4 Tips for Choosing the Right Shoes if You Have Diabetes
If you have diabetic peripheral neuropathy, you'll need to select shoes and break them in carefully to help prevent any type of injury. Even a tiny blister or ulcer can rapidly escalate into infection and gangrene, which could lead to an amputation.
"If you're buying a pair of shoes, you should noteven if it's a Hush Puppyyou should not wear the shoe a full day," says Deborah Cochrane, 57, who has type 2 diabetes and lives in New York City. "You should phase it in. Wear it two hours and take it off. Because the shoe is basically fighting against your foot and if you develop a little blister, you're out for the count."
It's also important to avoid going barefoot or wearing any shoes that don't protect your feet from injury.
"Reckless behavior when you have neuropathy is walking around in flip-flops or barefoot," says Joseph LeMaster, MD, MPH, of the University of Missouri-Columbia.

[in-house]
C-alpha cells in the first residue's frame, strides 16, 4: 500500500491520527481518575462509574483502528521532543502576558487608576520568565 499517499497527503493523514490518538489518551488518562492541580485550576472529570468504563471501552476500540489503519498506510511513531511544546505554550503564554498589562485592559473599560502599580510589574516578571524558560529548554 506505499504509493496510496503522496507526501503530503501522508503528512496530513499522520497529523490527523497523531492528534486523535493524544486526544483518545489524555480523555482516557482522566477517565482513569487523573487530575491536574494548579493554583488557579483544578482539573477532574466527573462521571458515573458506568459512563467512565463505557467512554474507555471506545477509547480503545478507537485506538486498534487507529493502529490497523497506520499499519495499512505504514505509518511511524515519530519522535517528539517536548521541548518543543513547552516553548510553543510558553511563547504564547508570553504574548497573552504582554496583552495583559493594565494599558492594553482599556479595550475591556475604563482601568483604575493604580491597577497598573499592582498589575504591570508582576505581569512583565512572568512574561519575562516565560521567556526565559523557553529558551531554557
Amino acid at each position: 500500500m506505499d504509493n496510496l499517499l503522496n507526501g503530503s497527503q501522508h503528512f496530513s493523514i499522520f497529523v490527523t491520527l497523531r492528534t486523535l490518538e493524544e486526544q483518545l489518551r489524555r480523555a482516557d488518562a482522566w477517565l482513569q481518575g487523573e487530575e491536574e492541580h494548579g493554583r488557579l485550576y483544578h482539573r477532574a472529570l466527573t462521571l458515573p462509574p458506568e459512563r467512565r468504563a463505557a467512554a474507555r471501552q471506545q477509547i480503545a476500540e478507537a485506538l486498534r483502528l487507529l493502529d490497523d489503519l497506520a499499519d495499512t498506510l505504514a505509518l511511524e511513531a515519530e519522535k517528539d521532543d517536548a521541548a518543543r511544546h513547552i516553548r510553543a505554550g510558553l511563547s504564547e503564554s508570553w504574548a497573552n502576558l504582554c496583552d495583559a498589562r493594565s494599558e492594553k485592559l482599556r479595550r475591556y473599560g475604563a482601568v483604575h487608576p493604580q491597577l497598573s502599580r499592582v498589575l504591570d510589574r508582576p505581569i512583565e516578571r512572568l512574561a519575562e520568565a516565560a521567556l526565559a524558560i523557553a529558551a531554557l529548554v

Shoes are required, even on the beach. "If you're on vacation in the Caribbean, can you imagine stepping on a shell? That can ruin your whole vacation," says Cochrane. "You have to be very, very careful of infection."
Here's what you should look for when choosing shoes, according to the National Diabetes Education Program.
- Select lighter shoes over darker ones. Just 30 minutes in the sun can increase foot temperature 7.8° to 13.6° more in black shoes than white ones.
- Get prescription footwear. Although Medicare and other insurance companies cover custom-made shoes and inserts, less than 1% of people who could get them, actually do get them. Your doctor writes a prescription and an orthopedic surgeon, orthotist, podiatrist, or pedorthist can fit them for you.
- Select off-the-shelf comfort shoes or sneakers that are long enough, have room for your insert, and have laces or Velcro so that you can adjust them if you have foot swelling.
- Use off-the-shelf insoles in combination with well-fitted shoes to relieve pressure on the foot, if your doctor feels this will be adequate to prevent foot injury.